The Trump administration has requested a court order to lift restrictions on federal agencies that protect the privacy and security of Americans.
The order from the US Court of Appeals for the District of Columbia Circuit, dated Monday, said the President’s Cybersecurity Executive Order was the law of the land.
The White House said in a statement that the Executive Order has been in effect for six years.
The order requires federal agencies to protect the personal data of their employees, contractors, and contractors of third parties from unauthorized access, use, disclosure, or damage.
The court order was issued by the appeals court on behalf of the White House and a coalition of attorneys general from 14 states, plus the District, the U.S. Virgin Islands, Guam, and the Commonwealth of the Northern Mariana Islands.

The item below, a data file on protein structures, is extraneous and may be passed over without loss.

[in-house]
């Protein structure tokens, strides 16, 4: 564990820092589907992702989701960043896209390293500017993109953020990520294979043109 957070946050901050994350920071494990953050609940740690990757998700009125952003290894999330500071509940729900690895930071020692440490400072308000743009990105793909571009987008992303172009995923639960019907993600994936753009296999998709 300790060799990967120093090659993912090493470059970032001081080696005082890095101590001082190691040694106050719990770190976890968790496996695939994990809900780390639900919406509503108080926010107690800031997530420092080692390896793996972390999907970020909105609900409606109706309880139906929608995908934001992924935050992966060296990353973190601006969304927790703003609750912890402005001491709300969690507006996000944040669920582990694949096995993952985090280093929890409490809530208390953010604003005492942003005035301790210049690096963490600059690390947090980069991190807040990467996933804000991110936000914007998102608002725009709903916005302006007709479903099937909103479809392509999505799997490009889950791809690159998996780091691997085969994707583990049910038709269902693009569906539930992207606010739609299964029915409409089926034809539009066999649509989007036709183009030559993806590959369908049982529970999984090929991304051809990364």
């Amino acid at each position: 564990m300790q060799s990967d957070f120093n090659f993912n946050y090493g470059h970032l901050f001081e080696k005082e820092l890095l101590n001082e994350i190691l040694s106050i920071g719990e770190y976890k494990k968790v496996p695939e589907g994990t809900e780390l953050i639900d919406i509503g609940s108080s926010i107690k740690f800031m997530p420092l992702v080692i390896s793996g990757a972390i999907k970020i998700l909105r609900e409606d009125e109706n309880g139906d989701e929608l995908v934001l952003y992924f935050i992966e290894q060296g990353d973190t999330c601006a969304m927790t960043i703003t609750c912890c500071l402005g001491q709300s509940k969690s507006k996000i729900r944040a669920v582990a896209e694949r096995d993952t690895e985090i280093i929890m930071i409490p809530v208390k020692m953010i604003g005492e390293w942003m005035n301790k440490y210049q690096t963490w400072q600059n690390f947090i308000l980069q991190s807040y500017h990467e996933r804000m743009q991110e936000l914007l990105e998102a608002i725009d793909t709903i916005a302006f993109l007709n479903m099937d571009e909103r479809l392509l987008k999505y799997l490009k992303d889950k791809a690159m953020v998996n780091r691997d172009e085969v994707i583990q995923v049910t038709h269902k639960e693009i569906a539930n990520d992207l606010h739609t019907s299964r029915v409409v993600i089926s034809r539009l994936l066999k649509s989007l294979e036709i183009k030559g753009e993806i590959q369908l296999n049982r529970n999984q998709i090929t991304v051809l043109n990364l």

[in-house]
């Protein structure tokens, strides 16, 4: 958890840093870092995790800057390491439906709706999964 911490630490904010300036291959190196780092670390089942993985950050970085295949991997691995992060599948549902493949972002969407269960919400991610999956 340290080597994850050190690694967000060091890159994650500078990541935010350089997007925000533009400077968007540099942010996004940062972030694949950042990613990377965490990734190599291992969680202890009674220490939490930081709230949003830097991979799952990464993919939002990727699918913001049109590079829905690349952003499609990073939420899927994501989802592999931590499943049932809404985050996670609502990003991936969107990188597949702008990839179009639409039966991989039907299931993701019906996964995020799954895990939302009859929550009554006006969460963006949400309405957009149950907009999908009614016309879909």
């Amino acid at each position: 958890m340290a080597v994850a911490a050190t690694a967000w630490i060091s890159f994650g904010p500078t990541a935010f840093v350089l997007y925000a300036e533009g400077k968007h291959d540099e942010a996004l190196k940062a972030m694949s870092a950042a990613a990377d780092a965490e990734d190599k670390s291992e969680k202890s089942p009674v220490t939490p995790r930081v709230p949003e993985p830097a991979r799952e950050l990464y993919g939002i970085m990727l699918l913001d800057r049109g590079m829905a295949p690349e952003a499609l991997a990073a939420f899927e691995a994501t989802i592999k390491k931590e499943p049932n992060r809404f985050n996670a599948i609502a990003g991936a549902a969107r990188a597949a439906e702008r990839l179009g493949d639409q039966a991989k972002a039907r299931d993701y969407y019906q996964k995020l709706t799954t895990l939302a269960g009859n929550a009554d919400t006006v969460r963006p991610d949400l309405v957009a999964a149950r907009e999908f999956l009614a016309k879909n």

The executive order has been used by the Trump administration to justify its policy of prioritizing cybersecurity, with the goal of “providing cybersecurity assurance to the American people.”
The White Star Line, a ship-based cybersecurity firm, has previously said it will no longer provide the federal government with the services necessary to provide federal cybersecurity assurances, including cybersecurity alerts and information about threat indicators.
Trump has also used the executive order to justify the imposition of new sanctions on Russia, including a ban on the export of Russian military equipment.